One way in which PAOC students share their meteorological expertise with the community is by serving as staff meteorologists for The Tech, MIT's 130 year old student newspaper. This year's staff meteorologists for The Tech are undergraduates Roman Kowch '12 and Vince Agard '11 and PAOC graduate student Allison Wing.They are charged with the task of writing a full forecast and weather discussion for each issue of the The Tech, which is published twice a week during the academic year, once a week during IAP, and once a month during the summer. There are three parts to each forecast. First, the meteorologist creates a 4-5 day forecast for Cambridge, MA, including predictions of the high and low temperatures, wind speed and direction, and type of weather (clouds, precipitation, etc...). Second, the meteorologist prepares a weather map showing the position of high and low pressure systems, fronts, and precipitation over the continental U.S. for the date that particular issue is published. Finally, the meteorologist writes a short paragraph describing some aspect of the weather. Often this means discussing the synoptic weather conditions over the next few days, and how this leads to the particular weather forecast. Sometimes other topics of interest are discussed, such as any current hurricane activity, climate predictions, weather records. The forecasts are published in the print edition of the The Tech, and also appears on their website.
How does one go about making a weather forecast? The first step is to examine the current weather conditions, by looking at satellite and radar images, as well as ground-based station observations. Satellite images of clouds and water vapor are important for understanding the large scale picture of what is happening currently. In addition to examining data from the ASOS stations across the country (in which ASOS is the United States' primary automated surface weather observing network), we are lucky to have our own weather station here at MIT. On the roof of the Green Building is a fully equipped, fully functioning, state of the art weather station from which real-time weather information is streamed as KMACAMBR9 aka MIT (Green Bld Roof), Cambridge, MA, to the Weather Underground website. Used in conjunction with other real-time meteorological data, such a local source of current weather is an invaluable tool for understanding the current meteorological conditions.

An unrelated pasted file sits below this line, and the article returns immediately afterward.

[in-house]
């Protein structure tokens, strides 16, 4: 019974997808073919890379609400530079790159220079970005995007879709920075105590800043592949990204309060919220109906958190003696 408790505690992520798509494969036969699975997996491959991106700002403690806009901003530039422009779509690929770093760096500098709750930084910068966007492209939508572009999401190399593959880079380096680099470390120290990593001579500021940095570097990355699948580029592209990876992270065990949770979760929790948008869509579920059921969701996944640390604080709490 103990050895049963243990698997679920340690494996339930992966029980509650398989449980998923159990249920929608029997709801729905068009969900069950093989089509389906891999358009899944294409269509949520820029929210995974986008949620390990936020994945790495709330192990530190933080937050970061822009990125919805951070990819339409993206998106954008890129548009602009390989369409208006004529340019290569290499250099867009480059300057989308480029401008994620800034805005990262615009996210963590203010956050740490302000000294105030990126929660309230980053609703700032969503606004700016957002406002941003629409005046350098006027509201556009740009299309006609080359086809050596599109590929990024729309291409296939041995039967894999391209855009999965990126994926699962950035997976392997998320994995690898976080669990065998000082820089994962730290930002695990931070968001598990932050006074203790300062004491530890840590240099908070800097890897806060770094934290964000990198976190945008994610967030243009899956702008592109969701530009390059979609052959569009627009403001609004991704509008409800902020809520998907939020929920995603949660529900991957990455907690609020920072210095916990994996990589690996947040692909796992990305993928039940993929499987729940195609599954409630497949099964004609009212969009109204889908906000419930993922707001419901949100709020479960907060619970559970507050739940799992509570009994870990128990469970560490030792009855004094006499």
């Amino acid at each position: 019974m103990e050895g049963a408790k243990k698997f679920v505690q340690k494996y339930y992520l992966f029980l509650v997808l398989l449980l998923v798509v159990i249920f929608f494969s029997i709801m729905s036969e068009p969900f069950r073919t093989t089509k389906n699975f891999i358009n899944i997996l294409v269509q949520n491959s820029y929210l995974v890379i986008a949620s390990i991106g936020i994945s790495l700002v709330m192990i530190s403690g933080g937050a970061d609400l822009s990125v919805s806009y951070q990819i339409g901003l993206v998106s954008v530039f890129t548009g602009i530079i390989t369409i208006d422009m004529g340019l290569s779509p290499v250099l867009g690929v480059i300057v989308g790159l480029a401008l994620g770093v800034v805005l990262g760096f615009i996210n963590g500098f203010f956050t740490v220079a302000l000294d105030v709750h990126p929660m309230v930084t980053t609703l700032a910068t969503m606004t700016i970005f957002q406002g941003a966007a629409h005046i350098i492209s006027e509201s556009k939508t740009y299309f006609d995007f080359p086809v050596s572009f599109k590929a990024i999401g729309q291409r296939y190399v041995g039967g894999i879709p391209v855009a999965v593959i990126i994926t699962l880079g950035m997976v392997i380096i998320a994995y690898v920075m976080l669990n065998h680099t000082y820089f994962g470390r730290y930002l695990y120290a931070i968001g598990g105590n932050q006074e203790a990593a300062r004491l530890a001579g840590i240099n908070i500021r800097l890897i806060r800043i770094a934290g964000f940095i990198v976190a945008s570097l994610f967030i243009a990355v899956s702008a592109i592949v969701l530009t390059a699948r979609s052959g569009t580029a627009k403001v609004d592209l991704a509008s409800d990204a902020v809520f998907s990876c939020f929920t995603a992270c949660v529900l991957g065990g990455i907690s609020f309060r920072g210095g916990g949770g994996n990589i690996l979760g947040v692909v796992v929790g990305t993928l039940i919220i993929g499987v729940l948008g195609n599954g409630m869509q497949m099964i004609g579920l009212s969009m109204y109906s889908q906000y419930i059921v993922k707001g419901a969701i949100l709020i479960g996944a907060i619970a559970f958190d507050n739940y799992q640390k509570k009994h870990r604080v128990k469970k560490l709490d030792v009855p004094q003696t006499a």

After examining the current observations, the next step is generally to look at the output from global and regional forecast models, run by the National Centers of Environmental Prediction (NCEP). These highly complex numerical models solve the physical equations that describe how weather evolves (equations for wind, pressure, temperature, etc...) by iterating them forward in time from a set of initial conditions (the current observations). Various parameterizations help the model forecast things which it cannot resolve (such as convection). Looking at maps of sea level pressure, surface and upper air temperature, precipitation, as well as other variables, allows the forecaster to determine the large-scale weather pattern expected over the next several days. Then, to determine a precise number, for maximum and minimum temperatures for example, the forecaster looks at the model output interpolated to the location of interest. Model output statistics (MOS) are also run on the model output, which generally improve the prediction; this data is also available to use. This is usually a decent "first guess" for what the forecaster thinks the weather will be, but they come to the final forecast by comparing different models, taking into account known local biases, while keeping in mind what is happening in the large-scale weather pattern and how it all fits together. Given the chaotic nature of the climate system, making a perfect forecast is nearly impossible, but the meteorologists who forecast for The Tech are able to give readers a good idea of what the weather will be like the next few days. In addition to providing this service for the community, forecasting for The Tech is a good application of the theory learned in classes and is real-world forecast experience that helps further the forecasters knowledge of how the weather works.
The URL for this feed is http://tech.mit.edu/rss/weather-full.xml